Spotify recently announced that it is acquiring The Ringer, one of the most prolific and popular podcasting networks. Spotify also indicated that it intends to hire all of The Ringers’ 90 employees, most of whom work on theringer.com, which covers sports and culture and which Spotify indicates it will keep up and running.
Last summer, 66 of those 90 employees signed union-authorization cards stating their support for the Writers Guild of America East to represent them as their collective bargaining representative. Shortly thereafter, The Ringer management voluntarily recognized the Guild as the union representative for its employees.
What does this mean for Spotify? Is it acquiring a labor union as part of its purchase of The Ringer? Like most legal questions, the answer depends on a number of factors. The primary question relates to the structure of the deal itself. Is it a stock purchase or an asset purchase?
If it’s a stock purchase—the buyer is acquiring all of the stock of the seller—this issue is much easier to solve. In a stock purchase, the buyer stands in the place of the seller, and becomes responsible for all of the seller’s obligations, including its union-related obligations and any existing collective bargaining agreements. In other words, if Spotify purchased all of the stock of The Ringer, then Spotify is almost certainly acquiring its union and related obligations.
The fact that Spotify said that it intends to hire all of The Ringer’s employees, however, makes me think this deal is an asset purchase and not a stock purchase. And in an asset purchase, these issues are much more complex.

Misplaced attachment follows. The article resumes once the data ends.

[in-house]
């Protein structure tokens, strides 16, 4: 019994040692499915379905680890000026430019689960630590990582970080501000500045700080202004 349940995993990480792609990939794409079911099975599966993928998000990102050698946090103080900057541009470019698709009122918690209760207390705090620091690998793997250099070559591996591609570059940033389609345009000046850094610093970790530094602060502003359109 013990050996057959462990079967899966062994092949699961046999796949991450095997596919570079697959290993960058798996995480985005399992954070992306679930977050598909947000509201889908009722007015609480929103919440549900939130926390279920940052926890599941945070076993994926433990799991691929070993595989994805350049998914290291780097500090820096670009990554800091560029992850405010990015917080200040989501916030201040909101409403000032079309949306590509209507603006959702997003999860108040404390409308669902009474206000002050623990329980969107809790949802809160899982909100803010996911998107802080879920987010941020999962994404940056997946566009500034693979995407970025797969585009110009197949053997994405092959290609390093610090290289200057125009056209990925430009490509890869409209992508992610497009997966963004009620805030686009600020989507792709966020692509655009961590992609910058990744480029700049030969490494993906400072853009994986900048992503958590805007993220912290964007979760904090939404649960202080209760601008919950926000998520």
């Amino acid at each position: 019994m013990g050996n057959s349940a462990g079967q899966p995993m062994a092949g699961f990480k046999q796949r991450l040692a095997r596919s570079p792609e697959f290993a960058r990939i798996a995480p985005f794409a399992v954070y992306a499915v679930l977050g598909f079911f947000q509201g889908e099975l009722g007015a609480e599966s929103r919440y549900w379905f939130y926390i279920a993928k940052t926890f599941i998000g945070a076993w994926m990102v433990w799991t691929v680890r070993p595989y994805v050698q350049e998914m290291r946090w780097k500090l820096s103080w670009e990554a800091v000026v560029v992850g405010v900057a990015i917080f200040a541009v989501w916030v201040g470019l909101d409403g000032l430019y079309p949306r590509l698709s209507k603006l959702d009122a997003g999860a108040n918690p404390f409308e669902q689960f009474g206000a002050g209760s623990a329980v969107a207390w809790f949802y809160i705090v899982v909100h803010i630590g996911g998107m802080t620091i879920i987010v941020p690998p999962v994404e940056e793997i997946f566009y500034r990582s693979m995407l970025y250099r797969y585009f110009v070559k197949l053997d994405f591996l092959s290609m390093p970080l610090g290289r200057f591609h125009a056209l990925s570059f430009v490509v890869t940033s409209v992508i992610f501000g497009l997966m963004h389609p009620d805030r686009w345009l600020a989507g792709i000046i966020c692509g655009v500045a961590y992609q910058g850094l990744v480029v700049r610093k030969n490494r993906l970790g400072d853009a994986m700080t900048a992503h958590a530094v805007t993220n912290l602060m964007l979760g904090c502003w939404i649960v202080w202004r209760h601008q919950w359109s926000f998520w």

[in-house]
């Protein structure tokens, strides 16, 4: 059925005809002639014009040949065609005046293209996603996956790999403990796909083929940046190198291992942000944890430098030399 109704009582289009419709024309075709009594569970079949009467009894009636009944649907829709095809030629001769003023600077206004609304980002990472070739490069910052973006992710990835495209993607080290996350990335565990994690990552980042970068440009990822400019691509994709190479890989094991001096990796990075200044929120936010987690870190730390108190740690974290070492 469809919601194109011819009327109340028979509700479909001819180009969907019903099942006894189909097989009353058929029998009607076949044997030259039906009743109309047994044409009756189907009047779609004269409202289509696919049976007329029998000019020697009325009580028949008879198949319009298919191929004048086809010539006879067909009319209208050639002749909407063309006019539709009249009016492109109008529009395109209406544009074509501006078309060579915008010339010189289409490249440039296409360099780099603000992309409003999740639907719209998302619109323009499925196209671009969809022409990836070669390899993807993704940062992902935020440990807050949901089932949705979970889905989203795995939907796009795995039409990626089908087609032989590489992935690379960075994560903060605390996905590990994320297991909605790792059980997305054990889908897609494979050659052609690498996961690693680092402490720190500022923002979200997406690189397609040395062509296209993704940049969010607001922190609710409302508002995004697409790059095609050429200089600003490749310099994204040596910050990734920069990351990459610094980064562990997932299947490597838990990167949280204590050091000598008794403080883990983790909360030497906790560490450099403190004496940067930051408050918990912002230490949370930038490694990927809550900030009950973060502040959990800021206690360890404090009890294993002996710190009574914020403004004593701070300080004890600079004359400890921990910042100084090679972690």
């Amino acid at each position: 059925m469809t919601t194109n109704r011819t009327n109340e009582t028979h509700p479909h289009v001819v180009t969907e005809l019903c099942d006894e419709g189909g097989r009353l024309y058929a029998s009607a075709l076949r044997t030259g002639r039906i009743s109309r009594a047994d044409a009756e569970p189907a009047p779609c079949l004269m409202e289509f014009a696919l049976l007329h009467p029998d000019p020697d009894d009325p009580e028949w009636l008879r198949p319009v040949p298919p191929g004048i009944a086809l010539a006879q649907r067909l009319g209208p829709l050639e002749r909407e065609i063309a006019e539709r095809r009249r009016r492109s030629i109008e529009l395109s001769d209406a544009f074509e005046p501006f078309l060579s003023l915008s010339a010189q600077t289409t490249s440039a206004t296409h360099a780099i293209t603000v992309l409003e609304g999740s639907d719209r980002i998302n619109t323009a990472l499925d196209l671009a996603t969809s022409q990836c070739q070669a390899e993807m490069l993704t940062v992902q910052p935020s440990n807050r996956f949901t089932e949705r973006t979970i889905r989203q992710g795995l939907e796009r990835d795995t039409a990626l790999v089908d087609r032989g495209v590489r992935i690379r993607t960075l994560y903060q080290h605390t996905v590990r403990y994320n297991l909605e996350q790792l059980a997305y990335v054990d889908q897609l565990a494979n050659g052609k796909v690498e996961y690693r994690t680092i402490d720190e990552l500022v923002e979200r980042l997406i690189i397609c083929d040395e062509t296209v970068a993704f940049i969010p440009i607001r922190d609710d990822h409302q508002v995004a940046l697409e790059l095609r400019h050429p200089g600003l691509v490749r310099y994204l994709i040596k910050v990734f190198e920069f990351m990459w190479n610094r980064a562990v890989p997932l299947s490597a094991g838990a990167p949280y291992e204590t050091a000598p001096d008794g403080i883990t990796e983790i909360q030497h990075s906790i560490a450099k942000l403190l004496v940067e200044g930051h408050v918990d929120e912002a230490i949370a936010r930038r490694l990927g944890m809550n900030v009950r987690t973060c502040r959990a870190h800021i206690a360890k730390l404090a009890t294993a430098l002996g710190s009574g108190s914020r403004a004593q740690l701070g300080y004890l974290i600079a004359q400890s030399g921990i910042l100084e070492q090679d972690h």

In an asset deal, the buyer assumes some, but not necessarily all, of the seller’s union-related obligations, but only if the buyer is a “successor employer.” A buyer is deemed to be a successor employer when it continues the predecessor’s business and hires a majority of its employees from the predecessor’s union employees. A successor-buyer must recognize and bargain with the union, but it does not necessarily adopt the predecessor’s collective bargaining agreement. Instead, the buyer is usually free to set its own initial terms and conditions of employment before bargaining in good faith to a new collective bargaining agreement (as long as the buyer does not mislead employees into believing they will be re-hired without changes to their terms and conditions of employment, which will lock the buyer into the old agreement).
What I hope you take away from today’s post is the complexity of these issues. If you are involved in the sale or purchase of a business that has unionized employees, you absolutely need to involve labor counsel in the deal so that the parties understand what union-related rights are being bought and sold.
This post originally appeared on the Ohio Employer’s Law Blog, and was written by Jon Hyman, Partner, Meyers, Roman, Friedberg & Lewis. Jon can be reached at via email at firstname.lastname@example.org, via telephone at 216-831-0042, on LinkedIn, and on Twitter.